With respect to the etiology, idiopathic intracranial hypertension consists of an intracranial hypertension syndrome without a noticeable etiology. “Associated factors” or “confounding conditions” are the terms used for the different situations under which idiopathic intracranial hypertension occurs without an etiopathogenic relationship, such as metabolic and endocrine disorders, hypovitaminosis A and medications [1,2,4,10,12].
In this study, which included 3 men and 9 women diagnosed with IdICH, the men were young (18,19, and 22 years old) and obese, whereas six women displayed obesity and a young woman of 2-year-old who used oral tetracycline for acne as possible associate factors involved in the development of idiopathic intracranial hypertension. Female sex predominance was evident, and no other factor possibly involved having an etiological relationship with ICH, which is consistent with the data from the literature. The treatment was only symptomatic.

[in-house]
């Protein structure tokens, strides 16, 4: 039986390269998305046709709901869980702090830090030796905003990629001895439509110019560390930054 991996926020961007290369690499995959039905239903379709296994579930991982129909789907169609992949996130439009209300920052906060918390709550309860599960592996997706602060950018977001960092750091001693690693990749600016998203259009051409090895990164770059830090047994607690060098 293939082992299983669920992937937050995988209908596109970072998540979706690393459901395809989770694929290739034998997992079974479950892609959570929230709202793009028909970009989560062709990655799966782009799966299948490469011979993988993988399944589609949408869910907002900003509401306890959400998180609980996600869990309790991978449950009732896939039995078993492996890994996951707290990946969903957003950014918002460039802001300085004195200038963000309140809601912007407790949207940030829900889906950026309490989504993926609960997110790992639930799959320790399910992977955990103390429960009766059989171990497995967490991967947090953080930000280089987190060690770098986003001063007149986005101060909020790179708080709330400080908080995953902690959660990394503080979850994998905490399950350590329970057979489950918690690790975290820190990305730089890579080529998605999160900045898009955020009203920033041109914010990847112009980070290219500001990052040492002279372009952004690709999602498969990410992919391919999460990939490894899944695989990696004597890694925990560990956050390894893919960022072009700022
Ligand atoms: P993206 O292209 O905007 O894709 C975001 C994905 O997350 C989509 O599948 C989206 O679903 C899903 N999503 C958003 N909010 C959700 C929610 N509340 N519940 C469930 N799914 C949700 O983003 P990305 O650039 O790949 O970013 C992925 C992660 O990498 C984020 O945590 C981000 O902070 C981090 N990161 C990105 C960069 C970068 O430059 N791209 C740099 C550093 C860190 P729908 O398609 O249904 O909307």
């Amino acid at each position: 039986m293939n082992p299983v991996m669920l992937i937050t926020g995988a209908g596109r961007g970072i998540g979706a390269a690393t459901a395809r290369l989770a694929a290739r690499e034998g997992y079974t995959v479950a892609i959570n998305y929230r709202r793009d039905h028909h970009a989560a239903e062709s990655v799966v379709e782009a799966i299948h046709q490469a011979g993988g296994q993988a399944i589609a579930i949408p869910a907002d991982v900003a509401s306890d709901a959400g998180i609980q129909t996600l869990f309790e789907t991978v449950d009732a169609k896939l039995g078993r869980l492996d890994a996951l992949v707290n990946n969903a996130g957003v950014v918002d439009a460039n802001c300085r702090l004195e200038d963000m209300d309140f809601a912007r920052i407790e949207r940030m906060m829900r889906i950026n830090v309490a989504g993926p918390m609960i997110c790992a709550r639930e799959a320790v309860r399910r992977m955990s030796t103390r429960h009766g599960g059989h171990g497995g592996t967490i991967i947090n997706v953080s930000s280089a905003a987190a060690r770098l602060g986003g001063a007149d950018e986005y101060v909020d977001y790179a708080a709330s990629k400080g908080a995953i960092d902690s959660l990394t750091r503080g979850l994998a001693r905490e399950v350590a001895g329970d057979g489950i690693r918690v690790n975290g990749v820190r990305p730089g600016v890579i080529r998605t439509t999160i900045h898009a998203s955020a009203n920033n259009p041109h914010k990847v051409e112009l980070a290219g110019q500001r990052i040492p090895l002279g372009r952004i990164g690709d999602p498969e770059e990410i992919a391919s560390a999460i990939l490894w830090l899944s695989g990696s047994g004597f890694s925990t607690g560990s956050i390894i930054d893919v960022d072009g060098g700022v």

Four men and 5 women, aged between 23 and 61 were diagnosed with vascular ICH, and anamnesis. Imaging findings indicated the cause of the increased intracranial pressure. Two young women presented a clinical syndrome of intracranial hypertension during the postnatal period and were diagnosed with partial thrombosis of the sagittal superior sinus. These two patients displayed good results after the treatment and were followed up for 6 months to one year after their discharge. A 61-year-old man presented with chronic mastoiditis and developed a lateral venous sinus thrombosis on the same side (Figure 6). This patient responded well to antibiotic and anticoagulation therapy.